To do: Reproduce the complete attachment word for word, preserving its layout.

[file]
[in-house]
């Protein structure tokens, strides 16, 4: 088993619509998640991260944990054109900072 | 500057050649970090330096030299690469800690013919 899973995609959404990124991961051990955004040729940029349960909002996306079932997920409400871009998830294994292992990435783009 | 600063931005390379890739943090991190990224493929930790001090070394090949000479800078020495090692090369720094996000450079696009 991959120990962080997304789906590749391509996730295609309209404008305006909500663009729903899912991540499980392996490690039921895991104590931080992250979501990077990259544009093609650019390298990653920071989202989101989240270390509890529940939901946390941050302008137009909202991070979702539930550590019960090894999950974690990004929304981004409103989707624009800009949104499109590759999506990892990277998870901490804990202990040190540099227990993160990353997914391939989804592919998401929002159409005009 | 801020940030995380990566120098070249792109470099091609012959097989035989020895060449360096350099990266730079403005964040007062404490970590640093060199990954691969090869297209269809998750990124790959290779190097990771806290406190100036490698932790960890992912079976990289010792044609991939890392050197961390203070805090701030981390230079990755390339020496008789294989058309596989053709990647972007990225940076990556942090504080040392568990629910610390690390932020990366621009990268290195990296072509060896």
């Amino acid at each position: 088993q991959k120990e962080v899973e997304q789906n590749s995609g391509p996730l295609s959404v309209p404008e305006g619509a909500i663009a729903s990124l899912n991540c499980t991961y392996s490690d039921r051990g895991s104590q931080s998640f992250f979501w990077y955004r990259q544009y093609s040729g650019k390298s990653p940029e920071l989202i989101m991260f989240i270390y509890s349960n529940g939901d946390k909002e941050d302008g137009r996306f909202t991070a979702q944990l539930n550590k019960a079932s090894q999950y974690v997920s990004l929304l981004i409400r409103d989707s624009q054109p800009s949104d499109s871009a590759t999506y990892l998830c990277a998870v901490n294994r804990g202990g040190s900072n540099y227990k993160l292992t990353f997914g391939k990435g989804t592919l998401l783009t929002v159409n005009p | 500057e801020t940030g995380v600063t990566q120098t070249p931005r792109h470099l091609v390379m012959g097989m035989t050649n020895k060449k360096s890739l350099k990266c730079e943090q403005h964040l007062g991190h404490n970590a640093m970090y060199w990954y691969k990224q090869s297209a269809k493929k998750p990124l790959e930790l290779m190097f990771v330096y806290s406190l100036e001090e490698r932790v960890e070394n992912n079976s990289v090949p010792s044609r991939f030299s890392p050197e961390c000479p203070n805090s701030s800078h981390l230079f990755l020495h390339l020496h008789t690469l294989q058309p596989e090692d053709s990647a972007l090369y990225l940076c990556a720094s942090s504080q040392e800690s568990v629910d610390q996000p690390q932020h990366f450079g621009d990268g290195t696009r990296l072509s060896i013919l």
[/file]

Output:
[in-house]
């Protein structure tokens, strides 16, 4: 088993619509998640991260944990054109900072 | 500057050649970090330096030299690469800690013919 899973995609959404990124991961051990955004040729940029349960909002996306079932997920409400871009998830294994292992990435783009 | 600063931005390379890739943090991190990224493929930790001090070394090949000479800078020495090692090369720094996000450079696009 991959120990962080997304789906590749391509996730295609309209404008305006909500663009729903899912991540499980392996490690039921895991104590931080992250979501990077990259544009093609650019390298990653920071989202989101989240270390509890529940939901946390941050302008137009909202991070979702539930550590019960090894999950974690990004929304981004409103989707624009800009949104499109590759999506990892990277998870901490804990202990040190540099227990993160990353997914391939989804592919998401929002159409005009 | 801020940030995380990566120098070249792109470099091609012959097989035989020895060449360096350099990266730079403005964040007062404490970590640093060199990954691969090869297209269809998750990124790959290779190097990771806290406190100036490698932790960890992912079976990289010792044609991939890392050197961390203070805090701030981390230079990755390339020496008789294989058309596989053709990647972007990225940076990556942090504080040392568990629910610390690390932020990366621009990268290195990296072509060896």
């Amino acid at each position: 088993q991959k120990e962080v899973e997304q789906n590749s995609g391509p996730l295609s959404v309209p404008e305006g619509a909500i663009a729903s990124l899912n991540c499980t991961y392996s490690d039921r051990g895991s104590q931080s998640f992250f979501w990077y955004r990259q544009y093609s040729g650019k390298s990653p940029e920071l989202i989101m991260f989240i270390y509890s349960n529940g939901d946390k909002e941050d302008g137009r996306f909202t991070a979702q944990l539930n550590k019960a079932s090894q999950y974690v997920s990004l929304l981004i409400r409103d989707s624009q054109p800009s949104d499109s871009a590759t999506y990892l998830c990277a998870v901490n294994r804990g202990g040190s900072n540099y227990k993160l292992t990353f997914g391939k990435g989804t592919l998401l783009t929002v159409n005009p | 500057e801020t940030g995380v600063t990566q120098t070249p931005r792109h470099l091609v390379m012959g097989m035989t050649n020895k060449k360096s890739l350099k990266c730079e943090q403005h964040l007062g991190h404490n970590a640093m970090y060199w990954y691969k990224q090869s297209a269809k493929k998750p990124l790959e930790l290779m190097f990771v330096y806290s406190l100036e001090e490698r932790v960890e070394n992912n079976s990289v090949p010792s044609r991939f030299s890392p050197e961390c000479p203070n805090s701030s800078h981390l230079f990755l020495h390339l020496h008789t690469l294989q058309p596989e090692d053709s990647a972007l090369y990225l940076c990556a720094s942090s504080q040392e800690s568990v629910d610390q996000p690390q932020h990366f450079g621009d990268g290195t696009r990296l072509s060896i013919l």